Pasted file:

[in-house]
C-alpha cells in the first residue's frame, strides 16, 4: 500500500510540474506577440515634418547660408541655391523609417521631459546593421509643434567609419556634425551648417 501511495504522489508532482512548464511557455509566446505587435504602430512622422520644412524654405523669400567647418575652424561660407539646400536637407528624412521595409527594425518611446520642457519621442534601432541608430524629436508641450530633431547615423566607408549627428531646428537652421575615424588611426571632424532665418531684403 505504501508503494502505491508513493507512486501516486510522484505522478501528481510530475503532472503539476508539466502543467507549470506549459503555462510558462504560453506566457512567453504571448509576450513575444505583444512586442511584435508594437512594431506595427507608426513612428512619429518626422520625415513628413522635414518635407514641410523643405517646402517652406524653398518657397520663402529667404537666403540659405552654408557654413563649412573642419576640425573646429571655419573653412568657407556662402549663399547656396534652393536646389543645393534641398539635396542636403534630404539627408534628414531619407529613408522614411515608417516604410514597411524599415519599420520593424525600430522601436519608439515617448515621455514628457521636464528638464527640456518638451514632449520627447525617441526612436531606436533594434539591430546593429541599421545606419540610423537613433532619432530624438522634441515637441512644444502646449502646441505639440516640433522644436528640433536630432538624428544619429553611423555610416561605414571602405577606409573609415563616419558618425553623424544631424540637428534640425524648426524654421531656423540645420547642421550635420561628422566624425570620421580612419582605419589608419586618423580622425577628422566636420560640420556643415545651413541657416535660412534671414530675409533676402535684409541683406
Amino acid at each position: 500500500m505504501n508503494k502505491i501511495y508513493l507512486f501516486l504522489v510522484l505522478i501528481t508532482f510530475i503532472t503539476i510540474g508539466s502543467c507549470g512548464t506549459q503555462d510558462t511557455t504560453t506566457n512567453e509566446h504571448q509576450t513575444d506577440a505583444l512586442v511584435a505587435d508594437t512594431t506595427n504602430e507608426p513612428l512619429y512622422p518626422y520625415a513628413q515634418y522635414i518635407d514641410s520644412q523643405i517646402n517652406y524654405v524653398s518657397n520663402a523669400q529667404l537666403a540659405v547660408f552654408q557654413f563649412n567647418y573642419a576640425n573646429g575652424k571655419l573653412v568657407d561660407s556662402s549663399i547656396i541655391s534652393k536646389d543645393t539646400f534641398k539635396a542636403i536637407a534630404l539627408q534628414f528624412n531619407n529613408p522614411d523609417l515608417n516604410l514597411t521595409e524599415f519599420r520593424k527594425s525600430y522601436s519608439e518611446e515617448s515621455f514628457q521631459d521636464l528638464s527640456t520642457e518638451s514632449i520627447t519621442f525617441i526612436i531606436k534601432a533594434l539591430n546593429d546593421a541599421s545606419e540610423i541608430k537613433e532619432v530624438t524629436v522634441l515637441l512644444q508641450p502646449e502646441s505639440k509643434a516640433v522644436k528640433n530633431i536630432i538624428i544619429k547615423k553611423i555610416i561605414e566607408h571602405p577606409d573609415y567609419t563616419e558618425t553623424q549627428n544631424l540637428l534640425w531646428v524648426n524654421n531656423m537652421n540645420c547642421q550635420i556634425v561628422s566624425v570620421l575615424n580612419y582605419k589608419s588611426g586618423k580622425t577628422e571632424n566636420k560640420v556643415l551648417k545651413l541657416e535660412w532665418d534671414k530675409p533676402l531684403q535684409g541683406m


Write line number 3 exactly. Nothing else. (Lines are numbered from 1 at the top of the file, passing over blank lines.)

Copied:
Amino acid at each position: 500500500m505504501n508503494k502505491i501511495y508513493l507512486f501516486l504522489v510522484l505522478i501528481t508532482f510530475i503532472t503539476i510540474g508539466s502543467c507549470g512548464t506549459q503555462d510558462t511557455t504560453t506566457n512567453e509566446h504571448q509576450t513575444d506577440a505583444l512586442v511584435a505587435d508594437t512594431t506595427n504602430e507608426p513612428l512619429y512622422p518626422y520625415a513628413q515634418y522635414i518635407d514641410s520644412q523643405i517646402n517652406y524654405v524653398s518657397n520663402a523669400q529667404l537666403a540659405v547660408f552654408q557654413f563649412n567647418y573642419a576640425n573646429g575652424k571655419l573653412v568657407d561660407s556662402s549663399i547656396i541655391s534652393k536646389d543645393t539646400f534641398k539635396a542636403i536637407a534630404l539627408q534628414f528624412n531619407n529613408p522614411d523609417l515608417n516604410l514597411t521595409e524599415f519599420r520593424k527594425s525600430y522601436s519608439e518611446e515617448s515621455f514628457q521631459d521636464l528638464s527640456t520642457e518638451s514632449i520627447t519621442f525617441i526612436i531606436k534601432a533594434l539591430n546593429d546593421a541599421s545606419e540610423i541608430k537613433e532619432v530624438t524629436v522634441l515637441l512644444q508641450p502646449e502646441s505639440k509643434a516640433v522644436k528640433n530633431i536630432i538624428i544619429k547615423k553611423i555610416i561605414e566607408h571602405p577606409d573609415y567609419t563616419e558618425t553623424q549627428n544631424l540637428l534640425w531646428v524648426n524654421n531656423m537652421n540645420c547642421q550635420i556634425v561628422s566624425v570620421l575615424n580612419y582605419k589608419s588611426g586618423k580622425t577628422e571632424n566636420k560640420v556643415l551648417k545651413l541657416e535660412w532665418d534671414k530675409p533676402l531684403q535684409g541683406m